Blog: Homer the Roamer

homer the roamer

I cannot remember exactly when I first heard the John Hartford tune Homer the Roamer, but judging by the timestamps on the various MP3s, PDFs of sheet music and Band in a Box files I have, it must have been sometime around 2005.

Back then, a website called Bluegrass Box held a repository of thousands of live recordings of bluegrass artists (search for this website now and you’ll find something very different). I would spend hours searching through the archives, listening to all sorts of concerts, jams and demos.

And so it was on Bluegrass Box that I discovered a recording from 2000 of Chris Thile and John Hartford jamming together. I had started playing mandolin in 2004, primarily inspired by Thile, and so at that point in time I would search for everything he did and geek out over every lick and note he played. I loved listening to this session, the pure enthusiasm in just about everything Thile and Hartford played and said during the 90 minute set was infectious. Thile was the eager, young student on mandolin, clearly in awe of his hero, whilst Hartford on fiddle came across as an avuncular mentor, as keen to learn as to teach.

It was one track in particular that stuck out for me. Homer the Roamer, a twisty three-part fiddle tune, penned by Hartford but never recorded by him. Thile’s (very successful) attempts to learn the tune on the fly are incredible to my ear, but even better is his passionate and intense response when it draws to a close – “Oh my gosh! What is that called?! I LOVE it! Did you write that? Oh my gosh!” – before asking for a copy of the sheet music so he can go away and learn it properly.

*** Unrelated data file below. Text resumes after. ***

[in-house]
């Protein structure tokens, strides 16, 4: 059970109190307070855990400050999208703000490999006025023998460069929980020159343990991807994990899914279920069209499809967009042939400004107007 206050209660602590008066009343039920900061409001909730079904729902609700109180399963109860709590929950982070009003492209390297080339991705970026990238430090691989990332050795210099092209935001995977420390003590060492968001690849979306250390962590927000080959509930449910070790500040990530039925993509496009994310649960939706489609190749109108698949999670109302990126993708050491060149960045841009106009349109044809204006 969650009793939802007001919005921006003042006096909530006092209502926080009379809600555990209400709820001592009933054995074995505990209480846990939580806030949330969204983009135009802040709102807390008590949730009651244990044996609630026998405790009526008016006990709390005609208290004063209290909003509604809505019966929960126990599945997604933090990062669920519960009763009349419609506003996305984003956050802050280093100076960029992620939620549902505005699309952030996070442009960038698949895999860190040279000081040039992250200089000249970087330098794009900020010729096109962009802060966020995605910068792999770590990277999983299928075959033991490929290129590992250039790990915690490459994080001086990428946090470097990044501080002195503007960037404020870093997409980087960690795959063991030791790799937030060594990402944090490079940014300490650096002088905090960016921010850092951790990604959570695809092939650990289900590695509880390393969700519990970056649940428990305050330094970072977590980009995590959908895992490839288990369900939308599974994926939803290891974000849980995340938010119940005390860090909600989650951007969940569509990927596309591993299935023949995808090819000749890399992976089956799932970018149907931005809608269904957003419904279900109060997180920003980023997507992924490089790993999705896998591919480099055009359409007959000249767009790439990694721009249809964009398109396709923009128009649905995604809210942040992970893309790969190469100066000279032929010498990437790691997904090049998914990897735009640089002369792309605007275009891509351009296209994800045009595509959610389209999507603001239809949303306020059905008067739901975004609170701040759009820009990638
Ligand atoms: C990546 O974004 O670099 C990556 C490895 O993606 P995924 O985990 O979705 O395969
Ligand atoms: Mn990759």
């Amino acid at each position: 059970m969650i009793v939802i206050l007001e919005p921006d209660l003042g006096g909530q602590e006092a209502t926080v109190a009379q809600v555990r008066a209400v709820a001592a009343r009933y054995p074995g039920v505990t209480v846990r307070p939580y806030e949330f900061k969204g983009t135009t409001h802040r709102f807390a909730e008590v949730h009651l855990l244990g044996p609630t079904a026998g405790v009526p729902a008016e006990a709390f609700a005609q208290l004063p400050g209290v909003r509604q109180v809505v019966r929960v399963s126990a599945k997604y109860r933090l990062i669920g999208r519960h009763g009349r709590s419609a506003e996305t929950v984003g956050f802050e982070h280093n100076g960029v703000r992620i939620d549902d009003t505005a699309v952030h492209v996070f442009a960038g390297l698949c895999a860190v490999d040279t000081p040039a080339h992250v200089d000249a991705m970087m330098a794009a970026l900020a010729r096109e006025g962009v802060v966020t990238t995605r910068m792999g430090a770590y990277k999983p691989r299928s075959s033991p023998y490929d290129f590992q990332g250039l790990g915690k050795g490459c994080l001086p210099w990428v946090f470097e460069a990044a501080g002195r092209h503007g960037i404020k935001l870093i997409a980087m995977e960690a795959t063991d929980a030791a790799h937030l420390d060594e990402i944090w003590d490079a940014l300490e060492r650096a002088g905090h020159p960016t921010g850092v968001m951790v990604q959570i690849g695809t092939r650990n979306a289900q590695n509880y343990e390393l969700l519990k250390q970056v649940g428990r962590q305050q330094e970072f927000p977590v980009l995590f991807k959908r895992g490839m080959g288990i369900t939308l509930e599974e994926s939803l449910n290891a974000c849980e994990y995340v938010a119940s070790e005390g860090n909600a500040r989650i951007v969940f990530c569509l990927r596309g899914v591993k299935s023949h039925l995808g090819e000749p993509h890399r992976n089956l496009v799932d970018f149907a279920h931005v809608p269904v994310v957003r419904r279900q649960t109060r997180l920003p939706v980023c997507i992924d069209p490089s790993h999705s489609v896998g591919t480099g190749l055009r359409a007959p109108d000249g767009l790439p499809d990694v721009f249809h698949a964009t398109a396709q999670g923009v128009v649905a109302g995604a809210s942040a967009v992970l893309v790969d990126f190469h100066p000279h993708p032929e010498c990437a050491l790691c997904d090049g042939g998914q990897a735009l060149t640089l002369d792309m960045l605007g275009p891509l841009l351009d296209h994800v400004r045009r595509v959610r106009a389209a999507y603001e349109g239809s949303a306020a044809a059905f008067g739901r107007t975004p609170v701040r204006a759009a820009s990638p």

So, for years, I obsessively wanted to learn how to play this tune, but I was far too much of a novice to do so. I hadn’t yet learnt to play by ear to any great effect, and there was no way to find tab since the tune did not seem to exist in any form besides on this one bootleg. Nobody seemed to know about it at all.

As time passed however, the tune seemed to gain some sort of momentum. It was recorded on a Jim Wood album, and rumours started circulating on the internet that a tribute album to Hartford would include it. In the very early days of social media (hello, myspace) I was able to contact Jim Wood and Mike Compton who both graciously sent me copies of sheet music for the tune. The two versions were very different, which only served to confuse me further, but I was extremely appreciative of their help and kindness.

The tribute album did materialise, and did indeed include the tune. And then Darol Anger also included it on his E&A project. There are now multiple versions on Youtube featuring all sorts of instruments and arrangements. I thought Homer the Roamer might have been lost with Hartford’s death, but to paraphrase Brooks in The Shawshank Redemption, “now, it’s everywhere…!”.

I am not quite sure what happened next. I can play the tune now, but I have no recollection of how that came to be. Years of osmosis from various means of attempting to learn it must have got me there in the end. I listen back to that Thile & Hartford recording now and realise, it’s not simply the tune itself that I fell in love with, but Thile’s effortless, flawless improvising over a tune he has never heard before.

And I realise no matter how much I practice, I won’t ever be able to do that.

Ah well.